In my last stitching post I talked about playing with the overdyed floss, and you know, like one person noticed and wanted to see what I meant. Can you tell there's something different about each square's background?
On the "L" I stitched diagonally, starting in the upper right hand corner. You can see furrows when the lighting is right.
For the flower, I did a regular back and forth, stitching down the left side and up the right side. It was fortuitous that the shading came out light on the top and dark on the bottom.
You've seen before how I like playing with the overdyed floss. Remember when I decided that the flower on SamSarah's "My Whole Heart" shouldn't be stripey? In that case, I took random stitches around the flower. (f you click through, you can see the skips in the in-progress picture.)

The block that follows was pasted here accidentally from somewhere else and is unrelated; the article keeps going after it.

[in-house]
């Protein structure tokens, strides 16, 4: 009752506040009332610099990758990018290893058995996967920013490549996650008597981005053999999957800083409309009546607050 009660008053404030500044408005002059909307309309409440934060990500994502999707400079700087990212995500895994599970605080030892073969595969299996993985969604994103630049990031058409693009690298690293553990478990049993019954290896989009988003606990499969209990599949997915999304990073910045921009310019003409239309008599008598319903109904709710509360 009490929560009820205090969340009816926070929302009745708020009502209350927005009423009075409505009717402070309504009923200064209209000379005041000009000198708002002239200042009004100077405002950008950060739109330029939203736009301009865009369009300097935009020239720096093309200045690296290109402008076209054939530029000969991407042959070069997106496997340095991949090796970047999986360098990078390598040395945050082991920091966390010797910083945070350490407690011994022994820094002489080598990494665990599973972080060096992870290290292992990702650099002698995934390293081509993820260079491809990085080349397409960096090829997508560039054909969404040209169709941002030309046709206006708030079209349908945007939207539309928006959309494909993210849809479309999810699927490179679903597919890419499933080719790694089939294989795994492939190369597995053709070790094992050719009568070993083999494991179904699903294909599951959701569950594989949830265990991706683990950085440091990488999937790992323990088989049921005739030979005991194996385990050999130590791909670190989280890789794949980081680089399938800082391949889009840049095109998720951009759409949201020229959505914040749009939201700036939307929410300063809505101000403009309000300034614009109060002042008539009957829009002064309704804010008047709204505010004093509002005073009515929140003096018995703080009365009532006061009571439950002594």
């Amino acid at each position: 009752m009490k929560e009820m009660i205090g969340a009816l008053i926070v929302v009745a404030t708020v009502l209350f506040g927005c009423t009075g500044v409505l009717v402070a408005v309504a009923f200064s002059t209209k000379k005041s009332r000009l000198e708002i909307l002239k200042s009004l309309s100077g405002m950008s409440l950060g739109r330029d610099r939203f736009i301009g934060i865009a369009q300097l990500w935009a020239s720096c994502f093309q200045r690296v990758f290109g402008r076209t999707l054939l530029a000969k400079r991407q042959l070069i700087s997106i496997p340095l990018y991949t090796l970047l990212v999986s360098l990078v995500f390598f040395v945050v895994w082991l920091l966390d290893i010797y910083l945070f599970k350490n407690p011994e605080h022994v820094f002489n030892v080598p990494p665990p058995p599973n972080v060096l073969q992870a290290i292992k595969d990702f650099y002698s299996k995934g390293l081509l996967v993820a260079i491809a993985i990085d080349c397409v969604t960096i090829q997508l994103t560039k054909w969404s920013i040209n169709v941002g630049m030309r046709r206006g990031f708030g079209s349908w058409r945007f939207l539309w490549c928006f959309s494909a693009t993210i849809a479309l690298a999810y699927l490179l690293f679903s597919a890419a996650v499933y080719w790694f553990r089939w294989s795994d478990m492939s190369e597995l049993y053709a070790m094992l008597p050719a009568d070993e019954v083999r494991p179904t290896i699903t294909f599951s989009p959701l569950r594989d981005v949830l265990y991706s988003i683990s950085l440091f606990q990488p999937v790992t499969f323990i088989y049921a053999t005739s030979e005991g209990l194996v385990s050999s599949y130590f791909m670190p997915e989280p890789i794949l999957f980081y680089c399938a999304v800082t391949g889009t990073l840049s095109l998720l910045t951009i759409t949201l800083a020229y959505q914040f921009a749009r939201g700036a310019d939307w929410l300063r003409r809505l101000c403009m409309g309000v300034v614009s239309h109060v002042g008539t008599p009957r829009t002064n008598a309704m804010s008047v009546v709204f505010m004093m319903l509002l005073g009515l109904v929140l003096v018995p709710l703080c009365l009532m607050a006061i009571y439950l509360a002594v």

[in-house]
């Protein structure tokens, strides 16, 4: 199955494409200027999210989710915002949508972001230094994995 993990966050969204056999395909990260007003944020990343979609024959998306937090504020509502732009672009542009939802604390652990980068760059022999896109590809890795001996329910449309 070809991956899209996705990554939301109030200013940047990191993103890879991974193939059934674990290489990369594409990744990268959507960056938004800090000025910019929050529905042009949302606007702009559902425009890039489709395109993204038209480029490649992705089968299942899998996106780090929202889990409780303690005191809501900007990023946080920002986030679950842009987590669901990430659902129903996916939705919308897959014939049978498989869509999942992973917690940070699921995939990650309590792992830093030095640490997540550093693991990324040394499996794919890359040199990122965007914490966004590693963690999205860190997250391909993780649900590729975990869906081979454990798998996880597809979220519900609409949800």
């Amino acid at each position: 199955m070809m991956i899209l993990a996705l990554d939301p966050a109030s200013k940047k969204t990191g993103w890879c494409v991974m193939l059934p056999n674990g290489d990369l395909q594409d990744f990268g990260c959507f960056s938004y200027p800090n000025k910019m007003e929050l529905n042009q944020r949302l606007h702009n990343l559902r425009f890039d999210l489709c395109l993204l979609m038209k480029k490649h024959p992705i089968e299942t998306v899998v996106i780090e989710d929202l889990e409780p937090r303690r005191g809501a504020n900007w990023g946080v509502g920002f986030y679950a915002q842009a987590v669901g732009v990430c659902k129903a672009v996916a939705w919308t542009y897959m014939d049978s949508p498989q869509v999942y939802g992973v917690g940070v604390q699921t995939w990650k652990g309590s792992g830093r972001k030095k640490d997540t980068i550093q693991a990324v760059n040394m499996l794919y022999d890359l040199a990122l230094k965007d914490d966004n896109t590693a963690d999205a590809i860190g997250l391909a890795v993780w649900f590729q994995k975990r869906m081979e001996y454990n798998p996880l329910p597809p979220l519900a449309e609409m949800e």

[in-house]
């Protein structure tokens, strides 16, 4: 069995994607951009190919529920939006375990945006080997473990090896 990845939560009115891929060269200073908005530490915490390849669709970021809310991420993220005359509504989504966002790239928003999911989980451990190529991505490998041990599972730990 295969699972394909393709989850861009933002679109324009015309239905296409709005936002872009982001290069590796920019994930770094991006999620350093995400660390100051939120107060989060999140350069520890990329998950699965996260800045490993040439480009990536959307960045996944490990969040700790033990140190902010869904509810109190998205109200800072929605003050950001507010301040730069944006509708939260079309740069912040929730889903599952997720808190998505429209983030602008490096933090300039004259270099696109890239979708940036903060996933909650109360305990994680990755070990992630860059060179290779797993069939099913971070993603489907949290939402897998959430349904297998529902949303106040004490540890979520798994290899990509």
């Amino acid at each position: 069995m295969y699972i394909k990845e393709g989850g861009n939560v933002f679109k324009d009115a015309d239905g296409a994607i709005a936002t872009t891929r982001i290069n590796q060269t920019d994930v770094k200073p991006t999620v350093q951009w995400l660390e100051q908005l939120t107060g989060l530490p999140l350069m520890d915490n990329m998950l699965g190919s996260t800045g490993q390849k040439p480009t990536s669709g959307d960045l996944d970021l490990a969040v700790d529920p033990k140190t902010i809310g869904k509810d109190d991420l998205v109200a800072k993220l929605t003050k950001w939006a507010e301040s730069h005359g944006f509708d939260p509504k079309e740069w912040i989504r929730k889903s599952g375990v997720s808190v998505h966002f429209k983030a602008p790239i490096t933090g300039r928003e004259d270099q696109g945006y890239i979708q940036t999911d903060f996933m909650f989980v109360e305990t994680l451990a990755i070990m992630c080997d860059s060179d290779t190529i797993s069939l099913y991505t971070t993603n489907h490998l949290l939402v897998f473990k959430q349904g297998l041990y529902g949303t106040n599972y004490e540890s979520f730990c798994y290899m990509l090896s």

I've also done what is called "forcing" when you cut the floss so that certain colors show up where you want them to on the design. I did this for the first time with Moss Creek's "Sumer is A-coming in" in the late 90s. Rae Iverson told me the technical term when I showed her what I had done. You can see that the brown floss is on the bottom center of the flowers. I made sure all the other queen stitches were pink.
But these are only a few examples of how you can play with overdyed floss. At stitch night, someone was talking about whether you had to cross each stitch when you worked with overdyed flosses (of course you don't). When I mentioned that I had been thinking about a post showing the different effects you could achieve with overdyeds, there was some nodding. So one more post to come!